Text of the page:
Although Children’s Hospital Colorado is a pediatric hospital, we're specially equipped to treat adults who were born with certain medical conditions. One example is congenital heart disease, which is known as adult congenital heart disease (ACHD) in patients over age 18. About 1.2 million American adults are now living with ACHD.
Congenital heart disease refers to several abnormalities in the heart’s structure that can affect the function of the heart. With advances in diagnosis and treatment, more and more people who are born with heart defects are now living into adulthood.
Adults with congenital heart disease can experience signs and symptoms later in life, even after being treated as children. In simple cases, patients may have no symptoms, but complex ACHD can cause life-threatening complications.
Patients with ACHD require lifelong medical care to ensure they have the best quality of life and heart health. In Colorado, an estimated 12,000 to 15,000 people live with ACHD and aren’t receiving appropriate treatment. In 2018, ACHD nurse care coordinators at Children’s Colorado set out to find some of those patients and fill the gaps in their care.
Disappearing ACHD patients
Children’s Colorado’s Heart Institute treats patients with ACHD ages 12 and up through our Adult Congenital Heart Disease Program.
The only one of its kind in the state, our Program is a partnership with the University of Colorado Hospital. This specialized team includes seven physicians, a nurse practitioner, three nurse care coordinators, a social worker and a psychologist.
Over the decade since the Program launched, the team noticed many patients had gaps in care with cardiologists once they reached adulthood. Some patients transitioned to adult-focused care providers at the University of Colorado Hospital, but many others simply stopped returning for visits.
Meanwhile, the Program added specialists who could perform interventions through the Children’s Colorado Cardiac Catheterization Program, allowing them to treat even more patients. That was good news for patients and families, but it presented a challenge for the team.
“Thanks to research, technology and surgical options, we’re treating congenital heart disease more effectively,” explains nurse care coordinator Molly Wallrich. “The overall incidence of babies born with this condition is about 1%, which hasn’t changed, but the adult population of people with ACHD continues to grow.”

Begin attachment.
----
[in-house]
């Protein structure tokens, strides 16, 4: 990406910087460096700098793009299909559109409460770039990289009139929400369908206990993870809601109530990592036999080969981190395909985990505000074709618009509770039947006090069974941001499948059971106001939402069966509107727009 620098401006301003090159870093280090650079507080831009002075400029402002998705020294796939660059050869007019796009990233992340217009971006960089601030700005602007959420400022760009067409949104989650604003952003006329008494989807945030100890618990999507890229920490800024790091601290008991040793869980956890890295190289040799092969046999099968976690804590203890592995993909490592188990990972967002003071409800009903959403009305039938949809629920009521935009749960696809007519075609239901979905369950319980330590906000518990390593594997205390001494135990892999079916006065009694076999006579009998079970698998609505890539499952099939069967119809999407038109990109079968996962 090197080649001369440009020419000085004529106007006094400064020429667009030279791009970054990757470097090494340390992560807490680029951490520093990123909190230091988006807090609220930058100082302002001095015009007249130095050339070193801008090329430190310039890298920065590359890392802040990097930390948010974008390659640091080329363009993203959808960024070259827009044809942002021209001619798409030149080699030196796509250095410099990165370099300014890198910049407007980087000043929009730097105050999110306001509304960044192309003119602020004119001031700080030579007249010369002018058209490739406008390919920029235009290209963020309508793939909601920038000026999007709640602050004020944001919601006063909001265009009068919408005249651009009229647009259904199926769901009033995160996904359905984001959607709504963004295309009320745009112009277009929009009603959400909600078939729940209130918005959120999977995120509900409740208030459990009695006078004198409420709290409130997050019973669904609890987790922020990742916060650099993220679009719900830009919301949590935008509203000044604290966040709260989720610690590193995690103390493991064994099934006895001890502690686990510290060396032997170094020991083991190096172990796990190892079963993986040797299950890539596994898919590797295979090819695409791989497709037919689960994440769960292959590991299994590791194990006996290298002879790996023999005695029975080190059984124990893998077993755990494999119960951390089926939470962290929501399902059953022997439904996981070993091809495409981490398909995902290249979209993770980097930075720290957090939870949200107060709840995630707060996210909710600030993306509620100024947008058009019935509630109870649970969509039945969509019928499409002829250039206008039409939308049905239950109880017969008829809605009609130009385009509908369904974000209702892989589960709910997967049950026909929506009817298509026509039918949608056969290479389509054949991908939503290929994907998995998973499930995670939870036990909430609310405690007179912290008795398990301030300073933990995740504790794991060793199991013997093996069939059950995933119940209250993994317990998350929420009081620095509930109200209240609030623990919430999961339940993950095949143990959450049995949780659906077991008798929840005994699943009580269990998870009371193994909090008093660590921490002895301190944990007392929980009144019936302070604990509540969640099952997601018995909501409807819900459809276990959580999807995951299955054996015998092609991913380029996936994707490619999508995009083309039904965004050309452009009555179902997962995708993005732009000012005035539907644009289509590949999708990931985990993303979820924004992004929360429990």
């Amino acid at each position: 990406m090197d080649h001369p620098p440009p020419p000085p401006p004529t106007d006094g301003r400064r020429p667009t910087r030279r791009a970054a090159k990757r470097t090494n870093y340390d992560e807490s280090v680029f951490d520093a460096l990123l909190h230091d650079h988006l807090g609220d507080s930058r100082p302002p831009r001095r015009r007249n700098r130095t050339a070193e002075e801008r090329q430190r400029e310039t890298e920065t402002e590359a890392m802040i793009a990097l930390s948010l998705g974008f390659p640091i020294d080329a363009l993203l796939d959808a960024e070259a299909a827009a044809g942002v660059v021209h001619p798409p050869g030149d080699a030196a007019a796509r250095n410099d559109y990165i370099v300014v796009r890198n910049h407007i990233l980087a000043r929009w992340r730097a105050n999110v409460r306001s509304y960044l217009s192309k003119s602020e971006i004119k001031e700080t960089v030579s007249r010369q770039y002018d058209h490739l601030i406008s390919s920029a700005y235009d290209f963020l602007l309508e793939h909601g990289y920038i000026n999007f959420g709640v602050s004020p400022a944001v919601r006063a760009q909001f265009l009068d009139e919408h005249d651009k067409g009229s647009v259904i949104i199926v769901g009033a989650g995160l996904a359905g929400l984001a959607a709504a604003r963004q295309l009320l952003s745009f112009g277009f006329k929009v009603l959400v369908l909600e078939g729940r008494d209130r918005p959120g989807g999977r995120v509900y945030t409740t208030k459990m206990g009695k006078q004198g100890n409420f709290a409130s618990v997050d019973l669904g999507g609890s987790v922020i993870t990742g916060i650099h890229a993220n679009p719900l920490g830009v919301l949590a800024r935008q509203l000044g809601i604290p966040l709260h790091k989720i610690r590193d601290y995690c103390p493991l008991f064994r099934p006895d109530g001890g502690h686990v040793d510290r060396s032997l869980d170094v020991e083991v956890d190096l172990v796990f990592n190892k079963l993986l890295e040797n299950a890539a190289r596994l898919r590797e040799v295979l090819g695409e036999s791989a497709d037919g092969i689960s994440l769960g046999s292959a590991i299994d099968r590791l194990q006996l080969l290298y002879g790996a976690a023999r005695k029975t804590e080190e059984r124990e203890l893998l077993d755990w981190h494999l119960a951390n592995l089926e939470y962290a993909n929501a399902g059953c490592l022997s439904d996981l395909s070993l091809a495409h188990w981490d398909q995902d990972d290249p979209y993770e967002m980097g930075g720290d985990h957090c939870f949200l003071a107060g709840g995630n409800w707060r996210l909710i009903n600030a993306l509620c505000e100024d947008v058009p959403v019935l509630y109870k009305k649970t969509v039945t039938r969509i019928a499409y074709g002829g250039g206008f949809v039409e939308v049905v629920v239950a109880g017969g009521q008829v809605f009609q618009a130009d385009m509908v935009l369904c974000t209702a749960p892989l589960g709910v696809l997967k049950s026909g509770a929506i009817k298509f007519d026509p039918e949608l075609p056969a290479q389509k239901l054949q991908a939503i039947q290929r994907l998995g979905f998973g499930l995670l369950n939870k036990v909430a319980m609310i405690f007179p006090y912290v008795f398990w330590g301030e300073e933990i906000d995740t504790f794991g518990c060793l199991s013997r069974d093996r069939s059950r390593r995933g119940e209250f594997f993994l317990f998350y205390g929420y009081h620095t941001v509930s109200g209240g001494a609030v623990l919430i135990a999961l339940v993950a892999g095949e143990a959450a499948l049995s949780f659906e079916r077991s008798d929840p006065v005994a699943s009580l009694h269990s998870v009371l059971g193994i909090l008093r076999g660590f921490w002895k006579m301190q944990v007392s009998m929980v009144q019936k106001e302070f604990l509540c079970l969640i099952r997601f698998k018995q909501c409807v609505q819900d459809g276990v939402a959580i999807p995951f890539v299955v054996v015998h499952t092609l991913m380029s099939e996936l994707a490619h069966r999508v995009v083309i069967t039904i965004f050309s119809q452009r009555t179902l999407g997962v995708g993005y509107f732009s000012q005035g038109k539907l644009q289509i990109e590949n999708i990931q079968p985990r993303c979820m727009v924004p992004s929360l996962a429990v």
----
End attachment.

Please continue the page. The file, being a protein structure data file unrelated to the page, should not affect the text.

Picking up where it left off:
To better serve that growing population – and to keep more adult CHD patients coming back for follow-up – Children’s Colorado needed to increase its ability to track and care for patients in the long term.
The power of outreach
Nurse care coordinators at Children’s Colorado first turned to their existing patient database. Over six months, they performed a retrospective review of these records, including dates each patient was last seen and recommended follow-up intervals.
The team audited 466 patients and pinpointed 60 who were at least six months overdue for follow-up visits. Then the team began an outreach blitz, starting with three phone call attempts to each person.
The team mailed letters to patients who didn’t return calls, educating them on the need for follow-up visits. In all, 40 people responded to these outreach efforts and returned to care.
“Knowing that those 40 patients are receiving the care they need makes this effort well worth it,” says nurse care coordinator Lisette Rome. “The project also underscores the importance of educating patients in adolescence about the importance of regular, on-time follow-up, which has always been our focus.”
Plugging patients into care
On that front, the ACHD team is deepening its commitment to supporting patients during key transitional periods.
“We start losing patients between ages 17 and 25, when they go to college or move away from home,” says Rome. “If we can begin building up their health literacy at age 12, they’ll be better prepared to manage this lifelong condition.”
ACHD can contribute to anxiety or depression, so the team also provides access to mental health providers, including the Program’s psychologist.
“Some of our patients have three surgeries before they’re 2 years old,” Wallrich says. “They deal with a lot, and they appreciate having somebody who understands what they’re going through.”
Before this outreach effort, adult patients in the Program typically transferred to the University of Colorado Hospital for ongoing treatment. Now, Children’s Colorado can also provide diagnostic and treatment services, including minimally invasive procedures, for patients of all ages and stages of ACHD.
Doctors evaluate each patient on an individual basis and determine the most appropriate place for their care. For example, the Program's congenital heart surgeons and interventional cardiologists may decide to treat some patients with comorbidities at the University of Colorado Hospital rather than at Children's Colorado.
Expanding care for ACHD
The team’s findings hold good lessons for providers treating adult patients with other congenital defects, such as neurological and gastrointestinal conditions.
Rome’s and Wallrich’s work is already receiving national recognition. They received the Cardiac Care Associate Research Award at the 29th International Symposium on Congenital Heart Disease in the Adult. And they aren’t stopping there.
“Our Program has made many strides in expanding care for adults with congenital heart disease, but based on the population of Colorado and the incidence of ACHD, we still have a lot of work to do,” says Wallrich. “We want to give every patient the specialized care they need to manage ACHD and enjoy a long, healthy life.”